This is a simple and easy mind trick technique that works for me. The hardest part of using this technique was, and still is, remembering to think it or say it out loud. By the way, saying it out loud is much stronger. Saying it out loud to another person is stronger yet.

Do you ever find yourself displaying this kind of childish stubbornness? This technique may work for you. Give it a try and let me know how it works for you.

I said the podcasts would be much shorter and now I’ve gone on and on. I could judge myself for that but instead I’m simply going to end it here. I have got to get some housecleaning done. Maybe tomorrow I’ll go for a recreational and peaceful walk instead of staring at a list of unpleasant tasks, but not today. Today the bathroom needs to be cleaned.

Final Thoughts

I hope you will enjoy the new format and continue to come along with my journey on the homestead life. There is always so much going on in my life and in my mind and I love sharing it with you. Living the traditional life is the best thing that I have ever created. The mental, emotional and physical challenges are still there in abundance. I can get tired of the daily slog and want to give it all up. Then I get up, dust myself off and get back on track. It’s what makes me happy and successful. No matter where you are in life, you can get back on track with your goals. Maybe tomorrow you can go back to being a child for a little while, but not today. Today you will fulfill your potential.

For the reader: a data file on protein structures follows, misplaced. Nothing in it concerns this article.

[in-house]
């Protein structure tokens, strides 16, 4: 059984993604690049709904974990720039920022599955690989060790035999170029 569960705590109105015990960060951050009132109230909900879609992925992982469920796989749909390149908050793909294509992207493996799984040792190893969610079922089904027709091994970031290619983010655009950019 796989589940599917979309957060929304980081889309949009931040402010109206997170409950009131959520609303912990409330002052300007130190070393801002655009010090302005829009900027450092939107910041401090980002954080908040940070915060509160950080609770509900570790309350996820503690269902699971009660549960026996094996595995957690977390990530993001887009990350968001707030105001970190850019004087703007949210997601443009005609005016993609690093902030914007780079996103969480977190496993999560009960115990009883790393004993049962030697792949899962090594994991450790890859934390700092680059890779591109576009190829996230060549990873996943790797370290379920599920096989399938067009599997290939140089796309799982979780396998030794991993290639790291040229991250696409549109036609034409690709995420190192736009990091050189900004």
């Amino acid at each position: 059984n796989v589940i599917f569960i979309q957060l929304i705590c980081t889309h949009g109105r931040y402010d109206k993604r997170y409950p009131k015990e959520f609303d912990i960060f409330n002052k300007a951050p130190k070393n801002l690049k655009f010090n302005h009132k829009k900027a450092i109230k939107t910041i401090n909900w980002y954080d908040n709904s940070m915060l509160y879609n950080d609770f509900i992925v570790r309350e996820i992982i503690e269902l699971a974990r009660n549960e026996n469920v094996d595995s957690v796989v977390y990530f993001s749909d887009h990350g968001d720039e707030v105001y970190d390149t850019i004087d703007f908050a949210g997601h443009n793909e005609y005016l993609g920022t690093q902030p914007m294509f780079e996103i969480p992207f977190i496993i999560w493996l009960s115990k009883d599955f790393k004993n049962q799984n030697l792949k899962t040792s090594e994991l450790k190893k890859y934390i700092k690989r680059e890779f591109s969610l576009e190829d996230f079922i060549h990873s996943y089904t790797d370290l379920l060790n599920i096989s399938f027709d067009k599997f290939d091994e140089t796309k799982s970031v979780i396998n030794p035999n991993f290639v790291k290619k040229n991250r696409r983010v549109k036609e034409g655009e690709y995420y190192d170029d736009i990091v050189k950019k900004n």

If you enjoyed this podcast, please hop over to Apple Podcasts, SUBSCRIBE and give me a 5-star rating and review. Also, please share it with any friends or family who might be interested in this type of content.

Thank you so much for stopping by the homestead and until next time, may God fill your life with grace and peace.